At a school district forum Monday, some Wellesley parents clamored for implementing full-day kindergarten in their public schools, citing education and childcare benefits, while others opposed the potential tax hike necessary to fund it.
School district officials said they plan to ask the town for an override to raise taxes in the next fiscal year to pay for the program. If the override succeeds, full-day kindergarten would be introduced next year, although how is still being decided, said superintendent David Lussier.
Lussier said he will not know how much the program will cost until later this year.
Currently, Wellesley has a hybrid of long days and short days, sending half of each classroom home twice a week and implementing a half-day for everyone on Wednesdays. The schedule transitions to longer days as the school year continues.
At the public meeting Monday, many parents applauded longer days and more class time. Some parents criticized the current model, saying the erratic scheduling proved too tumultuous.
“My sons thrive on schedule and structure, and the hybrid model is so challenging,” said parent Lisa MacArthur to a collection of supportive murmurs. “I am absolutely in favor of a full-day program.”
Many parents supportive of longer days also lamented the cost of afternoon childcare and separate schooling. One father said he appreciated more classroom time to the point of him considering enrolling his children in private schools.
“When I first moved to Wellesley, I was so surprised that there was no full-day kindergarten – we’re letting our kids down by not offering it,” said local parent and MIT professor Martin Bazant. “Why should we have to send our kids to private school [for full days] when we have such an excellent public system?”
Many parents who recently moved to Wellesley said their eldest children attended full-day kindergarten at other schools, and all of them sang the praises of longer days – as did district officials like Sprague Elementary School principal Stephen Goodwin.
“I am a huge believer in more instructional time,” Goodwin said at the meeting. “It gives teachers more time to do their job, and you will see student learning increases in Wellesley.”
However, some parents said that full days of kindergarten were not necessary, worrying that the district would waste taxpayer dollars fixing something that was not broken.
“I haven’t heard any problem clearly diagnosed within the hybrid schedule model,” said parent Lisa Collins. “What if you find our kids need not more time in the classroom, but a shift in the way of doing the curriculum? I don’t want to spend very valuable financial resources on something we haven’t measured.”
Local mom Rachael Arauz said she liked the “stay days” currently scheduled in the hybrid model, where half of the kindergarten classroom has an afternoon with their teacher in a more intimate learning setting.
“I think it’s important to think of quality versus quantity,” Arauz said. “What happens with those stay days is the classroom environment is half as many students, so it’s a quieter, calmer, less hectic environment to be paying attention to the teacher.”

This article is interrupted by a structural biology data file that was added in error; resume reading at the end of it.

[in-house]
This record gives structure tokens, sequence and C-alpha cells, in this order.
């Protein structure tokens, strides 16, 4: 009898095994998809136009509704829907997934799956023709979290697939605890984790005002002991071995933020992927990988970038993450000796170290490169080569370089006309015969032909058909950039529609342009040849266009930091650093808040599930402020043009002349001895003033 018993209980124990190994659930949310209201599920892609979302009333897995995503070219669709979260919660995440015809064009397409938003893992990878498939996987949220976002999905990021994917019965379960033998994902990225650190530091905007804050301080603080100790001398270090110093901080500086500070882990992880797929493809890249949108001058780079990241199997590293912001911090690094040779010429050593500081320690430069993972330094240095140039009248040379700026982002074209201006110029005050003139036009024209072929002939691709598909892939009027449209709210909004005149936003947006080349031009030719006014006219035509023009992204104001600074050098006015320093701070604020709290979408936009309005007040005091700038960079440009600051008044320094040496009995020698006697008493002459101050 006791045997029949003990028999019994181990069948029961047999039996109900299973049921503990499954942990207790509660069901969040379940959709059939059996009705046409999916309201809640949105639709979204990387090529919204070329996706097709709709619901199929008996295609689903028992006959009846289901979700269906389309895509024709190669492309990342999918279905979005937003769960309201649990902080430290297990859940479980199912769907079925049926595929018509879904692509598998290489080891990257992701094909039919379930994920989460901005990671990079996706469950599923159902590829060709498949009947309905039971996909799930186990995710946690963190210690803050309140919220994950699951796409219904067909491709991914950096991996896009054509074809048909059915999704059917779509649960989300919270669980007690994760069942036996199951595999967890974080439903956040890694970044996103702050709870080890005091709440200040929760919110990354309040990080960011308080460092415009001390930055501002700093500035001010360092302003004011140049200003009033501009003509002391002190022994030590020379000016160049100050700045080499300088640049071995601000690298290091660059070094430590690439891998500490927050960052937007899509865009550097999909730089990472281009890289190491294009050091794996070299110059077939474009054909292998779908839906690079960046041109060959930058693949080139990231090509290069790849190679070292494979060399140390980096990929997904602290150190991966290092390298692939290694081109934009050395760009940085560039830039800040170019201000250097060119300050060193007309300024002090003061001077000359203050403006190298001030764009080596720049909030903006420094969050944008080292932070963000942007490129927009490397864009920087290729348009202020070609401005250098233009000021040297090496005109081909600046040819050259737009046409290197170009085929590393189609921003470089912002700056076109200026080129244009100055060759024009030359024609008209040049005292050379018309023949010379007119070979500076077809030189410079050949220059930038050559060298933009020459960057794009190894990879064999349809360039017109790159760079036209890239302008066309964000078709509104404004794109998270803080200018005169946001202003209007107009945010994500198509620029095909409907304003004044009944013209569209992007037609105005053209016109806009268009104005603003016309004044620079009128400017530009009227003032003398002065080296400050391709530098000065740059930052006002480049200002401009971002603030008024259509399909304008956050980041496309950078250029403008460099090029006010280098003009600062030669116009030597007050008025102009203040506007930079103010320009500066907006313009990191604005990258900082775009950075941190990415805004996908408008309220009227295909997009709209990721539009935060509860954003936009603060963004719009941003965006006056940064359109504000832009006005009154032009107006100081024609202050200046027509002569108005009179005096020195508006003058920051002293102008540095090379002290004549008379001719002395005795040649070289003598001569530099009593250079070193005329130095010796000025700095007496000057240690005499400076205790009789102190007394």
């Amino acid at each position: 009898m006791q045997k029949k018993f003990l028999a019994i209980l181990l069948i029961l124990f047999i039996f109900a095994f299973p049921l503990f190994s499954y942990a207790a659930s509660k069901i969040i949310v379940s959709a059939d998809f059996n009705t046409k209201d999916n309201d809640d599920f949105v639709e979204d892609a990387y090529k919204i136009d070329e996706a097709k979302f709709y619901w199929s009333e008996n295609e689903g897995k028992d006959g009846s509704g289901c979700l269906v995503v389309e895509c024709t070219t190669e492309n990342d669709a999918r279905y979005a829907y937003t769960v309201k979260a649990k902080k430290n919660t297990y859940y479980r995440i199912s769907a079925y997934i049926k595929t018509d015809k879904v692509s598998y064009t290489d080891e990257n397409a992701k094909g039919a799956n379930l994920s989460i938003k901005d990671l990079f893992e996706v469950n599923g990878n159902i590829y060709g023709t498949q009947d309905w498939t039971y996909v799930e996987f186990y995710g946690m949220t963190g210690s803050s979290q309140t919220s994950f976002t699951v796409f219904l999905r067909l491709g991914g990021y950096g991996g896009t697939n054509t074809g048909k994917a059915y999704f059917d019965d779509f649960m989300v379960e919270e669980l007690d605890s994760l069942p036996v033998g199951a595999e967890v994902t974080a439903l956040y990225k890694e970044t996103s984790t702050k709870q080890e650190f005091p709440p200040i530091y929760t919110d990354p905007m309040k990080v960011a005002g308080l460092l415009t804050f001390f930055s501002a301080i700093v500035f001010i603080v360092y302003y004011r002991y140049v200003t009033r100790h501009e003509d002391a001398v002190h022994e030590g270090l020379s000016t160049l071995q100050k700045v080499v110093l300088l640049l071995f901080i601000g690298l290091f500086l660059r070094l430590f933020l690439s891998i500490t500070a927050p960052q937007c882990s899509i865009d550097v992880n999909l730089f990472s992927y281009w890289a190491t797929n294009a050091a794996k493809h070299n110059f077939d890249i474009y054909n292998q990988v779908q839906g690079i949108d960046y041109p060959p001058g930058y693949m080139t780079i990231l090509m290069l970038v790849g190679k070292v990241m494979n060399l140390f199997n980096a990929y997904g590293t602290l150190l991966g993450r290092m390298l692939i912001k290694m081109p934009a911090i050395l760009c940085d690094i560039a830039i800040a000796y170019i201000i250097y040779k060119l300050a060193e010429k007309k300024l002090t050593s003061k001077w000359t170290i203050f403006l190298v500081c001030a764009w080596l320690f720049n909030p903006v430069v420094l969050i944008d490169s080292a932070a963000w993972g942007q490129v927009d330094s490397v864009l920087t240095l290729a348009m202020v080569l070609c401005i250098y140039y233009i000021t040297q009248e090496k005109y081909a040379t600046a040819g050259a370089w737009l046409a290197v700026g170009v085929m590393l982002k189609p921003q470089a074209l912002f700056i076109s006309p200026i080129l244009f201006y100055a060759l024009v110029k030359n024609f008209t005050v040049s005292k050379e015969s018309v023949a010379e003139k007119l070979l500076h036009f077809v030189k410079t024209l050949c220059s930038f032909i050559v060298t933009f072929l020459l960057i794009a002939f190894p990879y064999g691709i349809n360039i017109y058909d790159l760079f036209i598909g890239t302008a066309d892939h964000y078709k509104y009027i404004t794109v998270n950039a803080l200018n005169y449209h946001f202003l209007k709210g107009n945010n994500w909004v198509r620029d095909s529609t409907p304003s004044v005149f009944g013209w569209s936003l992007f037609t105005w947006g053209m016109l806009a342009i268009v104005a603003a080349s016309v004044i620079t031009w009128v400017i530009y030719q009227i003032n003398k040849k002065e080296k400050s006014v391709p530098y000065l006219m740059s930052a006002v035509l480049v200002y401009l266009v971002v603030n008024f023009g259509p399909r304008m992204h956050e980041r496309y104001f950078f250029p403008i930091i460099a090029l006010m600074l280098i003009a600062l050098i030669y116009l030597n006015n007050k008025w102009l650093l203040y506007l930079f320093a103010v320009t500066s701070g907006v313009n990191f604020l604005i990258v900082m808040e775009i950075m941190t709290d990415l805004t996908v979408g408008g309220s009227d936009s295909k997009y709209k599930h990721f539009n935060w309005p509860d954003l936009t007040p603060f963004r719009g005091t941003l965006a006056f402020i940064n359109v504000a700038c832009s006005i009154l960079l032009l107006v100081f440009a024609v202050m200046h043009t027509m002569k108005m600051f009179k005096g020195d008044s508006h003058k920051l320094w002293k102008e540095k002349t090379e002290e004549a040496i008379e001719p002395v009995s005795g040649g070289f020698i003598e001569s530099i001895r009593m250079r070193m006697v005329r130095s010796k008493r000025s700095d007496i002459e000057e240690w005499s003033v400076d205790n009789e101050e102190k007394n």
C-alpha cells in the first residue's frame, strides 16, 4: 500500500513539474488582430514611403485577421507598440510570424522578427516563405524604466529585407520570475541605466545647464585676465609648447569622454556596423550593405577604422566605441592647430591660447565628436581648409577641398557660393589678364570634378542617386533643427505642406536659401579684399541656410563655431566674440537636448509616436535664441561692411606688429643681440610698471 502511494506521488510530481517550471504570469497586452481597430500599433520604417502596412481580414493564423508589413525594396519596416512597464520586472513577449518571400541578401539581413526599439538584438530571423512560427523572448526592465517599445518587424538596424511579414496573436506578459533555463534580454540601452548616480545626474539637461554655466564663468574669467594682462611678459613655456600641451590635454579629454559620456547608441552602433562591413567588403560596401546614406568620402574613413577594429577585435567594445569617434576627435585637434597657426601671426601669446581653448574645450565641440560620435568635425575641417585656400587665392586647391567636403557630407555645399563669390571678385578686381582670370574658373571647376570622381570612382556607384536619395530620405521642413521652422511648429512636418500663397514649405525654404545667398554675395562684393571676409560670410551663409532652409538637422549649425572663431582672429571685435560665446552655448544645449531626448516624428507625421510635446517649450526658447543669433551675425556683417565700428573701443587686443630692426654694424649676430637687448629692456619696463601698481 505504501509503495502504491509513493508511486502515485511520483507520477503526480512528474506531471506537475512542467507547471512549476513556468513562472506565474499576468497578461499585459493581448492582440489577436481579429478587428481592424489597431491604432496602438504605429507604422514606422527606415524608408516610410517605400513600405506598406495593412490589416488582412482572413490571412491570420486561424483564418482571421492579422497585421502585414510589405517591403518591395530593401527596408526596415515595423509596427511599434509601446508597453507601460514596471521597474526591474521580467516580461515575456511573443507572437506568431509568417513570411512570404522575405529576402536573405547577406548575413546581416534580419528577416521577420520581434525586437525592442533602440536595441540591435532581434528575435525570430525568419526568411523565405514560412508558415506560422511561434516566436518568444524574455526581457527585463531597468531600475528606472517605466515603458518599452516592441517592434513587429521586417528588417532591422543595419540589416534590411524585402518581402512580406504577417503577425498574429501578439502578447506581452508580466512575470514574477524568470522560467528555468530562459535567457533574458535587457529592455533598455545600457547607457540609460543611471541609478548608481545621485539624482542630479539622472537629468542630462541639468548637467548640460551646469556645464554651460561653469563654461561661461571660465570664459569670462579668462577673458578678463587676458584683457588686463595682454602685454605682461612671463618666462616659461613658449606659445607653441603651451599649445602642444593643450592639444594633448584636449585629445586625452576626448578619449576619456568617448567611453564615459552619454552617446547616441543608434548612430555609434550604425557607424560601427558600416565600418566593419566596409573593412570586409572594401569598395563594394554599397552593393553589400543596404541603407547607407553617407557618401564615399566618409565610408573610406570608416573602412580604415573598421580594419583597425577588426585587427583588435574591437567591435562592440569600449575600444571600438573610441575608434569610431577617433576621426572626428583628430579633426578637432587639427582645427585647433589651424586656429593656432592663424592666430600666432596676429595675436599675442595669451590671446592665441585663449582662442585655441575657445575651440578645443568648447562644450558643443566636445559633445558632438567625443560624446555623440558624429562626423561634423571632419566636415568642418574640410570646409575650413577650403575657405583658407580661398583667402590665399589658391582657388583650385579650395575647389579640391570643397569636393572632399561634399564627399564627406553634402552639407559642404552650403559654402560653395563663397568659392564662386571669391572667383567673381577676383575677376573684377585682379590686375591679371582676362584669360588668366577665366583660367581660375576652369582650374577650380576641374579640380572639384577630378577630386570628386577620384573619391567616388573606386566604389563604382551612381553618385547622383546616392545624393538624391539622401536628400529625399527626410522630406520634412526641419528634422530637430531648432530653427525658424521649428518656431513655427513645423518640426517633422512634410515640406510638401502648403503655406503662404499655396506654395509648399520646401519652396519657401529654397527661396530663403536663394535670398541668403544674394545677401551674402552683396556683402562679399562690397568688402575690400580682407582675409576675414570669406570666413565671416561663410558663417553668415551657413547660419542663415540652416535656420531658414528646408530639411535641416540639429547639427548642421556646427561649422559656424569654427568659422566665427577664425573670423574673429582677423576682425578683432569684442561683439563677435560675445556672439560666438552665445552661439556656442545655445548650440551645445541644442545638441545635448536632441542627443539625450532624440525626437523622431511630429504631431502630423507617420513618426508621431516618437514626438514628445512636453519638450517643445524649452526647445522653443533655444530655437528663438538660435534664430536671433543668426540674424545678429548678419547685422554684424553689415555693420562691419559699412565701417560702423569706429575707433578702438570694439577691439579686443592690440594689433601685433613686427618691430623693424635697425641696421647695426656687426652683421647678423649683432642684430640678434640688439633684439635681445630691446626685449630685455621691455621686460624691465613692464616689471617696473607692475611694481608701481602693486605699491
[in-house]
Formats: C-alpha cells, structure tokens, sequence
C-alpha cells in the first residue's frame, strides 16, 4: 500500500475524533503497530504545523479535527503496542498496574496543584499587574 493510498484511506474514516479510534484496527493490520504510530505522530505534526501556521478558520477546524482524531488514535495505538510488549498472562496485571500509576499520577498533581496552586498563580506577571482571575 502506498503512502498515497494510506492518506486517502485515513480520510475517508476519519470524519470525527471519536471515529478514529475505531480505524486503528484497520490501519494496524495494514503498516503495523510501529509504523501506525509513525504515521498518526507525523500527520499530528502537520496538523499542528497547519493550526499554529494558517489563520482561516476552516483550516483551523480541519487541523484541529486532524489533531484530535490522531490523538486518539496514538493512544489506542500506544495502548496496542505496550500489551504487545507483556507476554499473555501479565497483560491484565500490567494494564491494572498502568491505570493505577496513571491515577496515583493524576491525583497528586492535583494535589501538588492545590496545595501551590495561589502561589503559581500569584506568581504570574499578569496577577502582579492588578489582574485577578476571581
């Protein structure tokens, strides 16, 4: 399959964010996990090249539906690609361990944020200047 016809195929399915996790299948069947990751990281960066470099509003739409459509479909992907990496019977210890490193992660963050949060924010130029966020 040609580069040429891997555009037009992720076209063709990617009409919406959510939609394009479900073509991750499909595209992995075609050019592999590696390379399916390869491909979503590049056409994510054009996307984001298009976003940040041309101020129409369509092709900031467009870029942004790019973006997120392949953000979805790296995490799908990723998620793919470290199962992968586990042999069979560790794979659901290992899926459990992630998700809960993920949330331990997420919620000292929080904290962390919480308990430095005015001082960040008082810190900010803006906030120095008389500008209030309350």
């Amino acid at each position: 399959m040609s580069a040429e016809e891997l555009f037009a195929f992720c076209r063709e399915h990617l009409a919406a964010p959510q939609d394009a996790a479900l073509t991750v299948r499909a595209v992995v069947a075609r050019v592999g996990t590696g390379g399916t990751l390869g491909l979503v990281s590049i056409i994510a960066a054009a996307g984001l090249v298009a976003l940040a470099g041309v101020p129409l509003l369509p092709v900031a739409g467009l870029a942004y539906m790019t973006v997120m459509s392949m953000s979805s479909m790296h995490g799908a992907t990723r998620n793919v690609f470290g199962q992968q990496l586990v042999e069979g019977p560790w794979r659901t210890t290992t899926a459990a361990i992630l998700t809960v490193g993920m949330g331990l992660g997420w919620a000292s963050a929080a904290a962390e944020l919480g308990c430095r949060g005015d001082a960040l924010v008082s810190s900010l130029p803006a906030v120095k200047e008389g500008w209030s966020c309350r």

Some local parents said they still were trying to decide which schedule they liked better. One, a Wellesley mom and also a kindergarten teacher in Newton – another hybrid schedule district – said she only supported longer days if it came with teaching assistants for each classroom, which Wellesley officials hope to hire as part of the longer-day model.
“Just think about 5-year-olds -- they really need that small setting,” said Stephanie Juriansz. “You need two competent adults in the classroom to get what you really can out of it.”
In addition to full-day kindergarten, Lussier previously told the Globe that he also hopes to introduce language courses for younger students starting next year.
Currently, the district begins language classes at the middle-school level. But Lussier hopes to begin phasing in the courses to elementary schools, eventually teaching new languages at the kindergarten level.
"It's a no-brainer," he previously said. "It's common in most countries around the world to have kids speak more than one language. We know it creates not just career opportunities, but it also helps students in being open to other cultures and to diversity."
The five-year district plan also envisions a heavier investment in Wellesley educators, funding leadership and professional development plans for teachers and administrators and encouraging them to collaborate on projects together. Officials also hope to instate a mentor program for first-year teachers in the district.
"This is not necessarily new activity, but enhancing things that are already in place," Lussier had said. "We want to build and expand on some of our current work."
As for the override Lussier expects to ask for, the superintendent said he would make sure to bundle all the programs he envisions into one figure.
"We haven't had an override in Wellesley in a number of years," he previously said. "We don’t want to be in a position where we have to keep going back to the town."
For more information on the district's five-year plan, visit Wellesley's public schools' official website.
Jaclyn Reiss can be reached at email@example.com